21 November 2016
After age 65, the 7.5% limit in terms of how much of your medical expenses you can deduct falls away. A third of your qualifying medical expenses are tax-deductible – as long as there’s proof of the expense. As far as possible, keep all medical receipts.
After the 2014 amendment to the Income Tax Act, it’s no longer necessary to retire from your employer’s fund (if the fund rules now allow for continued membership) or from your personal retirement annuity (RA) when you retire from your job.
This means you can phase in your retirement over many years to build up a larger tax-free savings pot and make your money last longer. An RA can also be a great estate-planning tool. It has the added benefit of the assets being exempt from estate duty, bar all excess contributions that weren’t tax-deductible, as per the Treasury’s 2015 proposal.
Professor Lester advised against leaving assets intended for your spouse in an RA, as your spouse already enjoys the ‘spouse’s rebate’ – so you wouldn’t reduce the estate duty payable if your spouse is nominated as beneficiary. From an estate duty point of view, your children or any heir other than your spouse would make more sense as a beneficiary. (Bear in mind that the trustees ultimately decide who will get your client’s share in the retirement fund. The nomination will guide them, though.)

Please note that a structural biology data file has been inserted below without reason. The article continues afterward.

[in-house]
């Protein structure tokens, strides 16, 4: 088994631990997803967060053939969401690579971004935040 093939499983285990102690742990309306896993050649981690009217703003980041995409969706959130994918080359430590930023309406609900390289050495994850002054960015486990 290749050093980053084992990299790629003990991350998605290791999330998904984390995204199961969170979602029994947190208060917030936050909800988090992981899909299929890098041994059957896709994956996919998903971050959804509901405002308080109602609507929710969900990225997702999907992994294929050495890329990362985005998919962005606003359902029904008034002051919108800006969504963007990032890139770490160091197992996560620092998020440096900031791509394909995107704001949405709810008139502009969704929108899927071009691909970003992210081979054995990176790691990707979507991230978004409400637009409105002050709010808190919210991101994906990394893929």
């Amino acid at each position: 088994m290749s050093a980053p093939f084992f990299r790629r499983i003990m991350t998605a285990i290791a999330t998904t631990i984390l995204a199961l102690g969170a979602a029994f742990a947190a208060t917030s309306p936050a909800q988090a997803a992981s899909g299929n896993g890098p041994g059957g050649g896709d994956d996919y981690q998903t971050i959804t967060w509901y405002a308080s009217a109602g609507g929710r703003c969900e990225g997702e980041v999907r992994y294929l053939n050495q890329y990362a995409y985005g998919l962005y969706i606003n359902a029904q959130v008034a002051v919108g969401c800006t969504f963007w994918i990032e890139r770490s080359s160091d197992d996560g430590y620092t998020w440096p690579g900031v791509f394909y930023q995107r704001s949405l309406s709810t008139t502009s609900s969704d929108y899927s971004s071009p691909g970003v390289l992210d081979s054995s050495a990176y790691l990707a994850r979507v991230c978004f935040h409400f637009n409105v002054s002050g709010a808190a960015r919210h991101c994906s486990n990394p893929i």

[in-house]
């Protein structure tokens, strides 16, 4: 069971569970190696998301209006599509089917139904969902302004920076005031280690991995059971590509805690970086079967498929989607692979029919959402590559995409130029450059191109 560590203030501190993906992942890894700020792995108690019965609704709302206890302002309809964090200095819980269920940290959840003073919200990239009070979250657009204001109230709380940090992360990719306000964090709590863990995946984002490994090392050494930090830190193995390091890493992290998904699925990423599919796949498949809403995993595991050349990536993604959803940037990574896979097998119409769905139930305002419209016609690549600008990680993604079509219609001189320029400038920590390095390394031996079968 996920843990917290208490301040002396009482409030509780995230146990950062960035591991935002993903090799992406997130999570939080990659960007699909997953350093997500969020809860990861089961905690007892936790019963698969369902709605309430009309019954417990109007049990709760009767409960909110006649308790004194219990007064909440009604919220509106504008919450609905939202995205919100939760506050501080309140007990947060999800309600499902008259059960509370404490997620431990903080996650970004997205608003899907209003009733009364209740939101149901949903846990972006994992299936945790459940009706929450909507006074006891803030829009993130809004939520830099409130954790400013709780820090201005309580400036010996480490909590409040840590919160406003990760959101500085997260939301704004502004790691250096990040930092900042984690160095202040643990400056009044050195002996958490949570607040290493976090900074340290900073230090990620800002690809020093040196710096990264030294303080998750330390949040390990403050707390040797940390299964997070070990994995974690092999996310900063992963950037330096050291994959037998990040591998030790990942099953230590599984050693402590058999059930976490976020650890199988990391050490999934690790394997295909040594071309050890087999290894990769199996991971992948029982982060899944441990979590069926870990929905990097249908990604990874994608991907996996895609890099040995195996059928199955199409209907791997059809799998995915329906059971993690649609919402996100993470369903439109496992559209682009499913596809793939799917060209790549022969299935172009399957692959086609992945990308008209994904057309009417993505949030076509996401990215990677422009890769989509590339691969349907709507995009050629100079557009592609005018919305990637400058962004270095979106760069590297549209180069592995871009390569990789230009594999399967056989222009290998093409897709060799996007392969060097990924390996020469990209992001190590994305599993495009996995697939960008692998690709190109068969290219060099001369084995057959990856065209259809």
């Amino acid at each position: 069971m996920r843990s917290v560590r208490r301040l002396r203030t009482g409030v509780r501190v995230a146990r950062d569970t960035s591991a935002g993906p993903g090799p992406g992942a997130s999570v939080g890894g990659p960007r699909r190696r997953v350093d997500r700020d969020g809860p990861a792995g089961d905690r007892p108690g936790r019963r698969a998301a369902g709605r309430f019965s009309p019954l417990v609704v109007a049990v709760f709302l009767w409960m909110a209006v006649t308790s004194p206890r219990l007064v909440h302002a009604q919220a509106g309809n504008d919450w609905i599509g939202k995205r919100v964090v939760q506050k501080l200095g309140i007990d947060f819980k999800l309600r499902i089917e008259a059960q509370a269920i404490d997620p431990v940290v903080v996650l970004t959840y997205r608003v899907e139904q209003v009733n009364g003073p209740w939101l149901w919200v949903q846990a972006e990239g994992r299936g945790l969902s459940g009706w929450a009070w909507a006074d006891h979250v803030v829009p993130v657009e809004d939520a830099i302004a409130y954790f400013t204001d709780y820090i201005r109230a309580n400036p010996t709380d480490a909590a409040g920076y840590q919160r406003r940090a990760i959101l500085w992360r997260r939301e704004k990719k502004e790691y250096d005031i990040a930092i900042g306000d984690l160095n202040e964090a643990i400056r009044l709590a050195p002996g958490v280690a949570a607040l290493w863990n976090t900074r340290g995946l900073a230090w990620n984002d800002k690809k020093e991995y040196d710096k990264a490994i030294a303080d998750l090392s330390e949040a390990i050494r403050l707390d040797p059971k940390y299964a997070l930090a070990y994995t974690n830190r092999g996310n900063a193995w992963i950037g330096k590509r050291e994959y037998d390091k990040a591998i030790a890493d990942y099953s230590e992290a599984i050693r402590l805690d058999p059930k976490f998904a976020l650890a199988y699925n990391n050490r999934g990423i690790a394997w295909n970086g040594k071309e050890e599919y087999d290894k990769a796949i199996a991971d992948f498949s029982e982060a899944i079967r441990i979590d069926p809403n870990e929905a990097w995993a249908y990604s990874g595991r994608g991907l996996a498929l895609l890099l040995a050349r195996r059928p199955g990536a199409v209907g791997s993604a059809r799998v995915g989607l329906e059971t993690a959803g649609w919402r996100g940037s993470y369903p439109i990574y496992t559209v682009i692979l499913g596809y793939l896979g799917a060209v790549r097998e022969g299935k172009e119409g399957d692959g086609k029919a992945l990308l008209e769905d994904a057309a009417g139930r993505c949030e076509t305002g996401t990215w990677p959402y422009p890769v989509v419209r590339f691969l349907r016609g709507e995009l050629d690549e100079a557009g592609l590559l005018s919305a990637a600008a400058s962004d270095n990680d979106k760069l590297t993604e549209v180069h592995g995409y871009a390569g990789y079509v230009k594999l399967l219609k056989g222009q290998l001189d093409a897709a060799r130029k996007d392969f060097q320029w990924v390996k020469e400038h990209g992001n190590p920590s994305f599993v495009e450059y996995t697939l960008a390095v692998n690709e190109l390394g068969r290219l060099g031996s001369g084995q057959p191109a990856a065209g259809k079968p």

If you have discretionary savings, such as those in a unit trust or personal share portfolio, in addition to your living or life annuity optimise your discretionary money drawdowns, by keeping a close eye on the value and the type of investment you cash in. Make sure you use as much as possible of the annual R30 000 capital gains exemption without becoming liable for capital gains tax – and not by cashing in investments that lost money because of temporary market adjustments.
Lastly, remember that all individuals, irrespective of their age, may deduct donations to public benefit organisations of up to 10% of their taxable income (excluding retirement fund lump sums and severance benefits).
This list is not exhaustive; it simply highlights the most common and easiest ways to minimise your tax bill. While tax is unavoidable, the excess returns a financial planner can add to your total portfolio is invaluable.